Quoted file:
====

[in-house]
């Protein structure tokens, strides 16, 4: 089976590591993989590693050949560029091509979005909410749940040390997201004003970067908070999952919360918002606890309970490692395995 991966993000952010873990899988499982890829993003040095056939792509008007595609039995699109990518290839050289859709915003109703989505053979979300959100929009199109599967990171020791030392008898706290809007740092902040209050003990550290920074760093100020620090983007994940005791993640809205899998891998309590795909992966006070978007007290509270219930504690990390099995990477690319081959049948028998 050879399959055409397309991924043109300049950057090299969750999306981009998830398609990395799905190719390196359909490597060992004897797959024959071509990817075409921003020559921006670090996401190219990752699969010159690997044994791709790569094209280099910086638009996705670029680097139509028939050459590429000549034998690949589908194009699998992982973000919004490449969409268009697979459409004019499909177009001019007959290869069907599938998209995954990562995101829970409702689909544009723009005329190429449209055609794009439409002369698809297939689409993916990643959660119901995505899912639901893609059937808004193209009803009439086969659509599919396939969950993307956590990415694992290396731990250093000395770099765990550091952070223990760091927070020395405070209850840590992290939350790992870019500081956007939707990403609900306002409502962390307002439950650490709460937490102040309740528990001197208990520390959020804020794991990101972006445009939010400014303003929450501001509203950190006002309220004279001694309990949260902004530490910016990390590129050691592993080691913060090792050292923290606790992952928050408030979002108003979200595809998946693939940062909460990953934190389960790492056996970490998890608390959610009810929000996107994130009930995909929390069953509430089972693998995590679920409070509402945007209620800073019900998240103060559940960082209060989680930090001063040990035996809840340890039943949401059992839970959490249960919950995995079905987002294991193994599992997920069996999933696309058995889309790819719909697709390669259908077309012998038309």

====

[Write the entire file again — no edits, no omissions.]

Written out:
[in-house]
């Protein structure tokens, strides 16, 4: 089976590591993989590693050949560029091509979005909410749940040390997201004003970067908070999952919360918002606890309970490692395995 991966993000952010873990899988499982890829993003040095056939792509008007595609039995699109990518290839050289859709915003109703989505053979979300959100929009199109599967990171020791030392008898706290809007740092902040209050003990550290920074760093100020620090983007994940005791993640809205899998891998309590795909992966006070978007007290509270219930504690990390099995990477690319081959049948028998 050879399959055409397309991924043109300049950057090299969750999306981009998830398609990395799905190719390196359909490597060992004897797959024959071509990817075409921003020559921006670090996401190219990752699969010159690997044994791709790569094209280099910086638009996705670029680097139509028939050459590429000549034998690949589908194009699998992982973000919004490449969409268009697979459409004019499909177009001019007959290869069907599938998209995954990562995101829970409702689909544009723009005329190429449209055609794009439409002369698809297939689409993916990643959660119901995505899912639901893609059937808004193209009803009439086969659509599919396939969950993307956590990415694992290396731990250093000395770099765990550091952070223990760091927070020395405070209850840590992290939350790992870019500081956007939707990403609900306002409502962390307002439950650490709460937490102040309740528990001197208990520390959020804020794991990101972006445009939010400014303003929450501001509203950190006002309220004279001694309990949260902004530490910016990390590129050691592993080691913060090792050292923290606790992952928050408030979002108003979200595809998946693939940062909460990953934190389960790492056996970490998890608390959610009810929000996107994130009930995909929390069953509430089972693998995590679920409070509402945007209620800073019900998240103060559940960082209060989680930090001063040990035996809840340890039943949401059992839970959490249960919950995995079905987002294991193994599992997920069996999933696309058995889309790819719909697709390669259908077309012998038309």